Crypto Updates

Bank Failures Leave US Crypto Businesses in the Cold

Crypto Investors Lost $1 Billion in Scams during the Last 15 Months, Says FTC

There is often a perception that the events leading to the failure of a bank are complex and multi-faceted. However, the demise of both Silicon Valley Bank and Silvergate Bank can be traced back to two main factors: limited depositor diversification and excessive investment in long-dated assets such as US government bonds.

Rising interest rates have reduced the value of these bonds, and as the post-pandemic technology spending boom slowed, Silicon Valley Bank’s customers started withdrawing cash to stay afloat. Selling its bonds for much less than it paid for them alarmed many depositors and once withdrawals accelerated the end was nigh, as it was at Silvergate Bank where the collapse of FTX in November sparked depositor panic.

The reasons behind the demise of Signature Bank are more difficult to unpick and speak about to the extent that cryptos continue to divide the traditional banking community.

On the one hand, there is Barney Frank, the former Chairman of the House Financial Services Committee and a leading co-sponsor of the Dodd-Frank Act that was supposed to prevent financial crises.

Frank (who sat on the board of Signature Bank) told CNBC that it was shut down because regulators wanted to send a strong anti-crypto message and that “we became the poster boy because there was no insolvency based on the fundamentals.”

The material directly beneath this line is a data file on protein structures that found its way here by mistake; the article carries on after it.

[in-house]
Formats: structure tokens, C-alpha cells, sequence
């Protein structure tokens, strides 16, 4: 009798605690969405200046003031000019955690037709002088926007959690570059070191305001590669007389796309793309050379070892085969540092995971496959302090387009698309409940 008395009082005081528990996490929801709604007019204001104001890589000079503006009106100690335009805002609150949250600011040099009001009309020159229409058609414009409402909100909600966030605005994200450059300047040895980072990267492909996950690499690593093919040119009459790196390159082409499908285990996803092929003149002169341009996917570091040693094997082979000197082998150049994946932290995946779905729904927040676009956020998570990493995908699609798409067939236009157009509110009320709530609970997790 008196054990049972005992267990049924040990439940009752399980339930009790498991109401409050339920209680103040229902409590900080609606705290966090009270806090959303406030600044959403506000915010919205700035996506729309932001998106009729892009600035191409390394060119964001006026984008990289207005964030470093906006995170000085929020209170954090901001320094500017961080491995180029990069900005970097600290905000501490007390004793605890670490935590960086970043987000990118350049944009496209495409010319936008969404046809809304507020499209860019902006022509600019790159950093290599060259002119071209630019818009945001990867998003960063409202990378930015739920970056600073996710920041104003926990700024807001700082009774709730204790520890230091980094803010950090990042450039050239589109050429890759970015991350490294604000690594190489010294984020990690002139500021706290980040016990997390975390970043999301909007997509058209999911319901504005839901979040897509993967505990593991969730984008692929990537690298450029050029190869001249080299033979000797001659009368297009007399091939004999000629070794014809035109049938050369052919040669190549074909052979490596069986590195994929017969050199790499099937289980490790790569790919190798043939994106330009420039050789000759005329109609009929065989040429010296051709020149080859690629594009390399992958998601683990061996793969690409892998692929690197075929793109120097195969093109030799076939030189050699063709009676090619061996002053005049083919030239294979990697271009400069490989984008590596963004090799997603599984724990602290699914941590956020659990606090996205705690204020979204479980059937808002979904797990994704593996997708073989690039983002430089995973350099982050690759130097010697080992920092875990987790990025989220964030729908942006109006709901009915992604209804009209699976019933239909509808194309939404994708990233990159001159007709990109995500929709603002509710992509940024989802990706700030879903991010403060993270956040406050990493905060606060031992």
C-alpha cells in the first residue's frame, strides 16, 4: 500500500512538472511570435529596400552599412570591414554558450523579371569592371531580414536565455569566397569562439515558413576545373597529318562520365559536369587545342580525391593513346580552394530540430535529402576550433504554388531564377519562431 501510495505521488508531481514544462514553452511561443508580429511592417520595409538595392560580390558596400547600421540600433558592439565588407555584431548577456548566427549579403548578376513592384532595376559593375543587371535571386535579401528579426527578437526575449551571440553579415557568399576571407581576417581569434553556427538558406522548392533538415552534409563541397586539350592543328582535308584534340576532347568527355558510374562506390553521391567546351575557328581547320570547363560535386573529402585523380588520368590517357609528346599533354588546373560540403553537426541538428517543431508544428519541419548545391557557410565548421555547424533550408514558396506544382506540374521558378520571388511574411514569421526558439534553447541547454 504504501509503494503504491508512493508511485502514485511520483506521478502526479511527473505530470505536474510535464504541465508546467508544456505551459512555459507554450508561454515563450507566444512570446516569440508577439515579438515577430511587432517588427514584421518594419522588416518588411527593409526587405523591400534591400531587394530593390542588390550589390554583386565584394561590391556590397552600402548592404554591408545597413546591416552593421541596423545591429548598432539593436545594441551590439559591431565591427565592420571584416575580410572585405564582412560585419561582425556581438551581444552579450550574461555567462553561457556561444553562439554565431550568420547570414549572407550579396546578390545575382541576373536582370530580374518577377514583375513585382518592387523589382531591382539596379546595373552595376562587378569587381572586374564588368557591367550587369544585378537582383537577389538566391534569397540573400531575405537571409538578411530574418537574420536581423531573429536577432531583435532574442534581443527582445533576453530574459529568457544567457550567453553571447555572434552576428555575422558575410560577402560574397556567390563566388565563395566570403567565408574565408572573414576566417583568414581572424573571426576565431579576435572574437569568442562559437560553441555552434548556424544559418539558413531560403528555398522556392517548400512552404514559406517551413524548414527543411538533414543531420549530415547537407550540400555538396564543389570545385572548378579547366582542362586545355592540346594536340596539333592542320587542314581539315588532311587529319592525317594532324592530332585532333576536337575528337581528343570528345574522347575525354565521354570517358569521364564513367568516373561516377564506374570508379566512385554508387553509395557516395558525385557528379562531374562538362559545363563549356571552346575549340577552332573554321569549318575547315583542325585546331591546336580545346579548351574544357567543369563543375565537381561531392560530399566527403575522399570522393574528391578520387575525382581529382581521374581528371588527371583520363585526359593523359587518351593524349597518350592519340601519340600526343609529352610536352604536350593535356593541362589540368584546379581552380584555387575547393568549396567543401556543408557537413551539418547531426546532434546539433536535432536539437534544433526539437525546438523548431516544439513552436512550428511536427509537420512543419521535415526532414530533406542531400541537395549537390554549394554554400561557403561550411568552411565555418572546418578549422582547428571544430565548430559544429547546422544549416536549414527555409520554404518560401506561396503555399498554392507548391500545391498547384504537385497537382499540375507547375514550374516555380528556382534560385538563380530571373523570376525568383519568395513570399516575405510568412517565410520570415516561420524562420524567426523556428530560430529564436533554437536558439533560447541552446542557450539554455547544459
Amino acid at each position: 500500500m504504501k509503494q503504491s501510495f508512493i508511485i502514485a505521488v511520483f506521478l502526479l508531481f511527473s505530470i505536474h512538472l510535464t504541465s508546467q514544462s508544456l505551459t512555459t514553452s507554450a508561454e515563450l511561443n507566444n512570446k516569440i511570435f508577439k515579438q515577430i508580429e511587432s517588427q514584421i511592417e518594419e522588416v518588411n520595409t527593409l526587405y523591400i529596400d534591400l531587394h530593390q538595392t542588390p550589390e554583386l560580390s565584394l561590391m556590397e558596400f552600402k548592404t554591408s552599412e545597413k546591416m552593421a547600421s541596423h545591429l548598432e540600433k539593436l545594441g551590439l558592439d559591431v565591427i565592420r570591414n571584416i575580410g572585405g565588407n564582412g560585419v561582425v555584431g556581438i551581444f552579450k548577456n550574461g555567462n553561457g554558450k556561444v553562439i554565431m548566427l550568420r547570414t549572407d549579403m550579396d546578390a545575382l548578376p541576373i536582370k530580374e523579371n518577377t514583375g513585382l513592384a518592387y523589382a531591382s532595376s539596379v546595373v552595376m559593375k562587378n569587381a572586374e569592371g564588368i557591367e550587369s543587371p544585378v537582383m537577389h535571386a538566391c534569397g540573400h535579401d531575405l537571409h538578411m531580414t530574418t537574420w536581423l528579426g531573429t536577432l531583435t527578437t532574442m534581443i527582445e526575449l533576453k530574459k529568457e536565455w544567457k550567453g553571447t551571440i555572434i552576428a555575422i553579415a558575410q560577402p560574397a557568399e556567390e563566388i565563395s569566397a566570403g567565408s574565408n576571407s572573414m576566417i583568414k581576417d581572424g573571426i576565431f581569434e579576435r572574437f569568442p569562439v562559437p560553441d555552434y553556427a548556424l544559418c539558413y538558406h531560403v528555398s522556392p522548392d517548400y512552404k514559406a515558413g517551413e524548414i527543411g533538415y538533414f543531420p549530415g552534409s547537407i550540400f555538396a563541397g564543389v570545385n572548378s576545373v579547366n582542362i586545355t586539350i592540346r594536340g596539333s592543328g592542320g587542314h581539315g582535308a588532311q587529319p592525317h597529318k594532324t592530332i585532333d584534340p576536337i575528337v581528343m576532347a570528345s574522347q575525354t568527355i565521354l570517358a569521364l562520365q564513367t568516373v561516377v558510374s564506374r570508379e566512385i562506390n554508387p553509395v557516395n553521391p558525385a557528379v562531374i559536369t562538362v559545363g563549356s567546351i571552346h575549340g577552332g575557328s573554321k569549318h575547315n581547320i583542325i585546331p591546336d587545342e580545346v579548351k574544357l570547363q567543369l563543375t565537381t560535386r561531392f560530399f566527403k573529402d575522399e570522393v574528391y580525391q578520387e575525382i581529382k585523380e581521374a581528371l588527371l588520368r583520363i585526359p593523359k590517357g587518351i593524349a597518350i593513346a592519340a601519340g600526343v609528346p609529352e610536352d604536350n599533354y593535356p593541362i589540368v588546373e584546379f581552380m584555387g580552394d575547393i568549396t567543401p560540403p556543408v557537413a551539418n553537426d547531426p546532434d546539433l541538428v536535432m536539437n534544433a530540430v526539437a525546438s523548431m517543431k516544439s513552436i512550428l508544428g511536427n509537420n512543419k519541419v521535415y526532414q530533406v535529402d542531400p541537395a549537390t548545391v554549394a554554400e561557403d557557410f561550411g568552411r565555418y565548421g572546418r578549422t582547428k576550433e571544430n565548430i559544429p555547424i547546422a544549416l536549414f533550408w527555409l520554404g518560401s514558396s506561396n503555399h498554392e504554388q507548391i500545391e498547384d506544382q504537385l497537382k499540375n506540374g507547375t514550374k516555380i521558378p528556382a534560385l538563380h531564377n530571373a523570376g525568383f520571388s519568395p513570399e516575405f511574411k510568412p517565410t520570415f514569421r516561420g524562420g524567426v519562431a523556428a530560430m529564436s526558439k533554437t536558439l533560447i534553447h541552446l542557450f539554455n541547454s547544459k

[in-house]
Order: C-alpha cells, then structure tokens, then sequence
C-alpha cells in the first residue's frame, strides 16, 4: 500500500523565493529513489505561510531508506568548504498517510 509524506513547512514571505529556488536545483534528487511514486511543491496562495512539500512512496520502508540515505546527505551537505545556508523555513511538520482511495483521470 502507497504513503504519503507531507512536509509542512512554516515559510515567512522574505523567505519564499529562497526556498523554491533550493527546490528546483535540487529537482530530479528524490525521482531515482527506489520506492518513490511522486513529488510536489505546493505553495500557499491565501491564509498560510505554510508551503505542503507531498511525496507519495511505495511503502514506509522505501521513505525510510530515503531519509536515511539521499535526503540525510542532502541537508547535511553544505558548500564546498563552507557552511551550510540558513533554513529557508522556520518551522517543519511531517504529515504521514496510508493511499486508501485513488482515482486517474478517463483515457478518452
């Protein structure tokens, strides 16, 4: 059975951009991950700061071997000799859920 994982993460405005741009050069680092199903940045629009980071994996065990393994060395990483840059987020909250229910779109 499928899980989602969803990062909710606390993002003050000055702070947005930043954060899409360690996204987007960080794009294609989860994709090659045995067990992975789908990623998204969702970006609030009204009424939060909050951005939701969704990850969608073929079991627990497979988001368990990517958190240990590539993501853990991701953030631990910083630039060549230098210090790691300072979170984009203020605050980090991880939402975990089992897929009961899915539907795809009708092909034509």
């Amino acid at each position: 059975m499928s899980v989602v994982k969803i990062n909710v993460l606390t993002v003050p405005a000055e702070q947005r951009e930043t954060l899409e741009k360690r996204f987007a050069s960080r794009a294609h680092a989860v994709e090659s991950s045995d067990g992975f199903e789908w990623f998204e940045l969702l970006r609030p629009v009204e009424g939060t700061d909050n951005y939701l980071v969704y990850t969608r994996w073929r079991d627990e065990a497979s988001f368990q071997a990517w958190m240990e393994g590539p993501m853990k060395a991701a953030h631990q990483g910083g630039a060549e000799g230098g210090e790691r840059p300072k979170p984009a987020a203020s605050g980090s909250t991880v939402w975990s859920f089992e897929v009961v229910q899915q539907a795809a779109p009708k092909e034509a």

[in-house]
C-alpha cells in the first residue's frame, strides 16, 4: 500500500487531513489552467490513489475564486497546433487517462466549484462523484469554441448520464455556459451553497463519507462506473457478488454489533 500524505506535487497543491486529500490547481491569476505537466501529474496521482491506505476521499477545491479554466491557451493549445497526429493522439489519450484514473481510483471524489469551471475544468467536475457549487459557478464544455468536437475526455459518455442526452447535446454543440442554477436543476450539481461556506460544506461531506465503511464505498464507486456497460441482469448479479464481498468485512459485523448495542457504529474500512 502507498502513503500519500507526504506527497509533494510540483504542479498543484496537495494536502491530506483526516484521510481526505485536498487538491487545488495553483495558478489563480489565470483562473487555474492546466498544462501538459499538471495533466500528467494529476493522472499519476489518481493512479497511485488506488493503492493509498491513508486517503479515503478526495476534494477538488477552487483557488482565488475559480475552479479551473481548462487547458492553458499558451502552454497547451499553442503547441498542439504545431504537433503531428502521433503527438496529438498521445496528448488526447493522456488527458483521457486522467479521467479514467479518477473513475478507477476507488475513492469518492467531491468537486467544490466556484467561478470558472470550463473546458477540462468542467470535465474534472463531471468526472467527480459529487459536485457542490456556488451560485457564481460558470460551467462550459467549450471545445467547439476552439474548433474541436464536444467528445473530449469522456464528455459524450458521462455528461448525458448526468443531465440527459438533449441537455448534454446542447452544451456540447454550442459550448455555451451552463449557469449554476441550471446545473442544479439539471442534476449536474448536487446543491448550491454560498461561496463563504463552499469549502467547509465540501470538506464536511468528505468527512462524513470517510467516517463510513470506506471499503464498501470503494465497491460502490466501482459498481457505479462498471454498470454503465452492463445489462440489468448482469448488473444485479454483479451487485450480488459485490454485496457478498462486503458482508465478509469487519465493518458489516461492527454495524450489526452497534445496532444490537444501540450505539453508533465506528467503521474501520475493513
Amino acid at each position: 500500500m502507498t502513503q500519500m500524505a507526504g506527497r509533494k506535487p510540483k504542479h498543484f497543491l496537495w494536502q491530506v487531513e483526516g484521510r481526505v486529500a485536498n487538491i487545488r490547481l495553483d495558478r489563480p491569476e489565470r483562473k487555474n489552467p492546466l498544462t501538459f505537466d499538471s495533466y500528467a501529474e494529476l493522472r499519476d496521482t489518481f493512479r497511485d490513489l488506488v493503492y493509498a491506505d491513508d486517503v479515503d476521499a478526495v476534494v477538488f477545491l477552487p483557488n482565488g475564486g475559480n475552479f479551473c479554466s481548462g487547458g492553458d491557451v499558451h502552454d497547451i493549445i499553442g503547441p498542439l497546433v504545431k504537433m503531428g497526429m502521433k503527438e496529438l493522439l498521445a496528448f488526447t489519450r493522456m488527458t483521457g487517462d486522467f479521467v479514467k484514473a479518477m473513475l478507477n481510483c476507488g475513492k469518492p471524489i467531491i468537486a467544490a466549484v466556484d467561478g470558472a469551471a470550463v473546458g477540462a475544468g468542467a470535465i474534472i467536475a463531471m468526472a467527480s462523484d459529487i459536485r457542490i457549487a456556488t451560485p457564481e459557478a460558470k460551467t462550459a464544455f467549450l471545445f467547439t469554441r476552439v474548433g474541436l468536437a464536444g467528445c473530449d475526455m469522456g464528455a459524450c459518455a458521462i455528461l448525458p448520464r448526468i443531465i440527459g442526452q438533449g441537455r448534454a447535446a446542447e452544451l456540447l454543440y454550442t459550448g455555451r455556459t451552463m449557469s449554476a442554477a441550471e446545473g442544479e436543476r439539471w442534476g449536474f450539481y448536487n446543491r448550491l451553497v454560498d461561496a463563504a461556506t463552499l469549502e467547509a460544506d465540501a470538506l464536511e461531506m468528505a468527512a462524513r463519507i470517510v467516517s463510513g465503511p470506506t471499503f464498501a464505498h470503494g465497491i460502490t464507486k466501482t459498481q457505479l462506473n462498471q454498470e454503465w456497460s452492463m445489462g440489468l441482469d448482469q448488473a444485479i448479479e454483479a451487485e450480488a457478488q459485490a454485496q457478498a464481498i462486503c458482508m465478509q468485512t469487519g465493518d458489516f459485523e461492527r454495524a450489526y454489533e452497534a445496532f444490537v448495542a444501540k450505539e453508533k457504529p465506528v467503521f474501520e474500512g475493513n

The New York State Department of Financial Services quickly denied this, stating that its decision to close the bank had “nothing to do with crypto” and was rather prompted by a “significant crisis of confidence in the bank’s leadership” and concerns over its ability to do business in a safe and sound manner.

Who Will Be Next?

Speculation has been rife about which bank might be next to fall. First Republic Bank started reducing its exposure to crypto last year but still got caught up in the negative sentiment. The bank sent an email to its customers last week reassuring them that its capital levels were ‘significantly higher than the regulatory requirements for being considered well capitalised’ and that it had access to more than $60 billion of unused borrowing capacity.

The failures of…

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